Customer service agents for the now merged American Airlines-US Airways have voted strongly in favor of unionization. According to the National Mediation Board, about 86% of the 14,500 agents voted for representation by the CWA-IBT Association, a joint association of the Communications Workers of America and the Teamsters. Although agents at US Airways were unionized in the past, the far larger group of American Airlines agents was not. Before the merger, American Airlines employees had been trying to unionize for 19 years. The merger brought about a change in company structure, which union supporters argued permitted a new vote under federal rules. Unions have been particularly active in airlines this year, which may potentially raise wages for workers and costs for the companies. Virgin American flight attendants and JetBlue Airways pilots also voted in favor of representation in August and April, respectively.
According to The New York Times, the number of applications for unemployment benefits was lower than expected last week. This data suggests that job growth continues to be strong despite a sudden slowdown last month. Economists expect the seemingly burgeoning labor market to affect housing activity next year.
The LA Times reports that Speaker of the House John Boehner acknowledged that “immigration reform would help our economy” even after the Republican-dominated House refused to vote on it. Boehner then proceeded to stress the importance of border security. The House’s unwillingness to act on immigration reform has led President Obama to promise to take executive action after the November elections this year, prompting reactions from immigrant advocates and protesters alike. Meanwhile, Republicans in the House are taking legal against President Obama and have warned him not to take unilateral action.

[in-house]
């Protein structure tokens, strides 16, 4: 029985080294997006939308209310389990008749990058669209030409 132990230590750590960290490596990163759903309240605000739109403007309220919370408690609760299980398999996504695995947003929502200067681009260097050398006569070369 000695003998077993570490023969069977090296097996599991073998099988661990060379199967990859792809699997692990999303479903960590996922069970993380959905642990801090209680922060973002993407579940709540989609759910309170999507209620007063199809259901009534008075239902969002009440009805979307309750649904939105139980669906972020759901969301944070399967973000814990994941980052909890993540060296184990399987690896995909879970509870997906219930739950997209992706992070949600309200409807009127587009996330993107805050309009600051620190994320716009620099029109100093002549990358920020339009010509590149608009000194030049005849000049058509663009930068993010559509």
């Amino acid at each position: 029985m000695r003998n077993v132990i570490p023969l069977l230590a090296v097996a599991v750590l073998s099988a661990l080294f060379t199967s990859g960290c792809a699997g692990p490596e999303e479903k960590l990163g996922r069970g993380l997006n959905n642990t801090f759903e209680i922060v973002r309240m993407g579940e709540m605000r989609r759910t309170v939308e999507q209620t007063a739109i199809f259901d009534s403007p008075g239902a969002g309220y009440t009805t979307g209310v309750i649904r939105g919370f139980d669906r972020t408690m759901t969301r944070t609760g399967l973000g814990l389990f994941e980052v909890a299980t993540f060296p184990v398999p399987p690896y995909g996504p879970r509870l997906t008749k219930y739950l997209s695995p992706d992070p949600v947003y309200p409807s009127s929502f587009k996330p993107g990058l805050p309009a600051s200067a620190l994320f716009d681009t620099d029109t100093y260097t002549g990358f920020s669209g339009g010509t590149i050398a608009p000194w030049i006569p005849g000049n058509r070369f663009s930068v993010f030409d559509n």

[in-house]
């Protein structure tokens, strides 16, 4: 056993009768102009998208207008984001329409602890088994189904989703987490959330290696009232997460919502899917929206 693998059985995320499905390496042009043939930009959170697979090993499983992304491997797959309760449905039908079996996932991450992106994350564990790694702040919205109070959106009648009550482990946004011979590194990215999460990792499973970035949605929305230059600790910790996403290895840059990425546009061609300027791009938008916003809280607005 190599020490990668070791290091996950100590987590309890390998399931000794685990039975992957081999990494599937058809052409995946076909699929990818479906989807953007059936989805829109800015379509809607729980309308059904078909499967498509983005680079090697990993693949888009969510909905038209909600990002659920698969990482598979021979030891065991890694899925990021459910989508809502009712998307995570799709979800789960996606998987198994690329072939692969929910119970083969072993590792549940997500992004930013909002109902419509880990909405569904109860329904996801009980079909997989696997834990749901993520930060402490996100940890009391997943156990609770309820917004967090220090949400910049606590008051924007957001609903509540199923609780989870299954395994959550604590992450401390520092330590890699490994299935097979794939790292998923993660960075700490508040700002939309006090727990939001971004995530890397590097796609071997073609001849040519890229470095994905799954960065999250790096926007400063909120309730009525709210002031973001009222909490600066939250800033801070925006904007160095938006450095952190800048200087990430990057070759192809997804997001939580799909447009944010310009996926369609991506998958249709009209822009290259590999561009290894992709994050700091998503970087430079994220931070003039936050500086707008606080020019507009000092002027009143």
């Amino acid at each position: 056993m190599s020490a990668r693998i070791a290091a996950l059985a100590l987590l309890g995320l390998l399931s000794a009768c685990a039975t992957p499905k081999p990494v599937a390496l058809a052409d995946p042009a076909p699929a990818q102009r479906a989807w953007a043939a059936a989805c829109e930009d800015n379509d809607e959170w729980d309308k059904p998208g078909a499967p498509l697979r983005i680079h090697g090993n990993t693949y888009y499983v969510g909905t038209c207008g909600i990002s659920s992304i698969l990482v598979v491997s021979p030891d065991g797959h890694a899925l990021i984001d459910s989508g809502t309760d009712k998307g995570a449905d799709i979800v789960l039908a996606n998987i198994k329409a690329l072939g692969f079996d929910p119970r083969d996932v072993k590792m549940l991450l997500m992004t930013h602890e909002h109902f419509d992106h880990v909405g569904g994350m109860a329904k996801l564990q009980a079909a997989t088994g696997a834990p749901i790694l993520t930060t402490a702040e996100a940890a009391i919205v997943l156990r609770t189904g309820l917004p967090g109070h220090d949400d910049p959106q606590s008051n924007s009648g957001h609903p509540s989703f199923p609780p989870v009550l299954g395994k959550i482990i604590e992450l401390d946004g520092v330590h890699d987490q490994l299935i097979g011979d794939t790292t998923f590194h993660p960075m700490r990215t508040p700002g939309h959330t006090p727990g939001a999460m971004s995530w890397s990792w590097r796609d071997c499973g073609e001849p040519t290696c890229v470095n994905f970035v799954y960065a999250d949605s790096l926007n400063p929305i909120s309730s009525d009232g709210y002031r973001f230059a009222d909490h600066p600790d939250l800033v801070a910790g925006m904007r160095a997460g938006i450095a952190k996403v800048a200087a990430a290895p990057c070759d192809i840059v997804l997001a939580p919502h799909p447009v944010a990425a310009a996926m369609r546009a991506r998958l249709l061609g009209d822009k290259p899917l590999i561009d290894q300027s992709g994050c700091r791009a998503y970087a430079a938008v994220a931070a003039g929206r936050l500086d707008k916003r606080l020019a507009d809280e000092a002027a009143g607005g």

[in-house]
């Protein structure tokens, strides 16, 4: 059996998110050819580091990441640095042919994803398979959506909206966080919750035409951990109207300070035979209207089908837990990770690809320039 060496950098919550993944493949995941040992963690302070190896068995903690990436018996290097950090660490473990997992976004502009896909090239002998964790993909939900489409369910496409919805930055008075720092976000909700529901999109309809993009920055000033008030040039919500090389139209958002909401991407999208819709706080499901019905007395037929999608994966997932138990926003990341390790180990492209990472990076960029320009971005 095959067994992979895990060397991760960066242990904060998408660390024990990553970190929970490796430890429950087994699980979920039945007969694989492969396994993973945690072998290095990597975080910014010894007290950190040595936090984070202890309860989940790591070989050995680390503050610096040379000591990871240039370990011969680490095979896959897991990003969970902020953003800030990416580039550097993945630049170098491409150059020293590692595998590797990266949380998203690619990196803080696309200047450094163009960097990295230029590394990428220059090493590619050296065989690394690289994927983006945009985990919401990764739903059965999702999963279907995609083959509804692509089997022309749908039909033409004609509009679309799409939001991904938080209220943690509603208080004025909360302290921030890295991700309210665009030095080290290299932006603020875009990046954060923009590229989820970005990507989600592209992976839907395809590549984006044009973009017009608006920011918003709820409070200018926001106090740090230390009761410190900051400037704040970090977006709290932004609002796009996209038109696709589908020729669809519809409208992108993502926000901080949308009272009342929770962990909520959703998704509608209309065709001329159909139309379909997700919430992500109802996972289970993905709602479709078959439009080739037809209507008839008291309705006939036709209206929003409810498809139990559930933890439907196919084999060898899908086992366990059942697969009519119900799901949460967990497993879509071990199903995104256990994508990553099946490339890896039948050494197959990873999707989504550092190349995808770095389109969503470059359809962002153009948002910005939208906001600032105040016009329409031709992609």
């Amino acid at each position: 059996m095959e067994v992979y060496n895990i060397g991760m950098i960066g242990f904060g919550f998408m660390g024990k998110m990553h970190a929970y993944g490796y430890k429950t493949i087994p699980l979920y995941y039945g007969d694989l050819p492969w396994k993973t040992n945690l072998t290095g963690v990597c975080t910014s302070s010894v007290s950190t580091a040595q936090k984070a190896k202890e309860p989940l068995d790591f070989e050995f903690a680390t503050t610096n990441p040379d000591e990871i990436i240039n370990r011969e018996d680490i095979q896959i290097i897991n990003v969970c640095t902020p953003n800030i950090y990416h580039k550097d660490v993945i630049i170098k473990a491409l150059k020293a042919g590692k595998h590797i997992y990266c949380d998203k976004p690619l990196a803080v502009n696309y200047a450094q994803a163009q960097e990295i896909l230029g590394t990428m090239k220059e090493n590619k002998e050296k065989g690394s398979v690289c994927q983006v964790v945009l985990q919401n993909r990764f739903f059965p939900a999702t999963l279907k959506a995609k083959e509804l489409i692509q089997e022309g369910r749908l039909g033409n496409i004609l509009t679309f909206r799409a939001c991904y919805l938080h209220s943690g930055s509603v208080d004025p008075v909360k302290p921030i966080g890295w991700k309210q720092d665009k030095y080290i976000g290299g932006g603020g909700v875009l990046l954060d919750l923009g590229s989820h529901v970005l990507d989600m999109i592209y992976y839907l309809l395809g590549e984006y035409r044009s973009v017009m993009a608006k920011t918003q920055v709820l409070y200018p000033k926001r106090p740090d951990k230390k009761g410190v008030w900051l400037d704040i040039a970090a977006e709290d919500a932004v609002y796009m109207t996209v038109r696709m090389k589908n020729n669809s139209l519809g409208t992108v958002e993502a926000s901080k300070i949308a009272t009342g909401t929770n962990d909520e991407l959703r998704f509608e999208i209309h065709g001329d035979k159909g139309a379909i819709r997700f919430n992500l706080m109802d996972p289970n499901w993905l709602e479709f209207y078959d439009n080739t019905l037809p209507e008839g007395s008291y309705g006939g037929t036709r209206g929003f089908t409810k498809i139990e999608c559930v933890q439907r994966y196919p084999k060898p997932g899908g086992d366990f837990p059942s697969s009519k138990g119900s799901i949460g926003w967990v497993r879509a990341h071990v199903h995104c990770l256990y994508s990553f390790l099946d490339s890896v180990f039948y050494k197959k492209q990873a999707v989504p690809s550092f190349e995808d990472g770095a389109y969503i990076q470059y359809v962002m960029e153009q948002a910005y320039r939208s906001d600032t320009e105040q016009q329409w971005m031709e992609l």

In other immigration news, New York City announced that it would post representatives at federal immigration courts to enhance access to services for vulnerable immigrant youths. Representatives hailing from the Department of Education (DOE), the Department of Health and Mental Hygiene (DOHMH), and the Health and Hospital Corporation (HHC) will be on hand to help immigrant youths and their families apply for benefits. Despite anti-immigrant criticism, Mayor Bill de Blasio said that the move was “a more humanitarian approach” to the recent migration crisis. About 1,350 unaccompanied minors have made New York City their home in the first seven months of this year.
In Europe, Nestlé is one of 200 companies that is aiming to create job opportunities for people under the age of 30 through the Alliance for Youth program. The continent has been plagued by slow economic recovery and high unemployment rates, especially among young people. Based on 2014 data, Europe has so far been the “weakest-performing region in the world for food companies.” The unemployment rate for people under the age of 25 in the European Union is 21.7%, which is twice the general unemployment rate in the EU. Nestlé hopes to help what it views as a generation crisis. So far, the company has hired and trained 8,601 people with the ultimate goal of investing in 20,000 young workers. The program will also allow Nestlé to train a new generation or workers before older employees retire. Nestlé projects that about 100,000 of its employees will retire by 2004.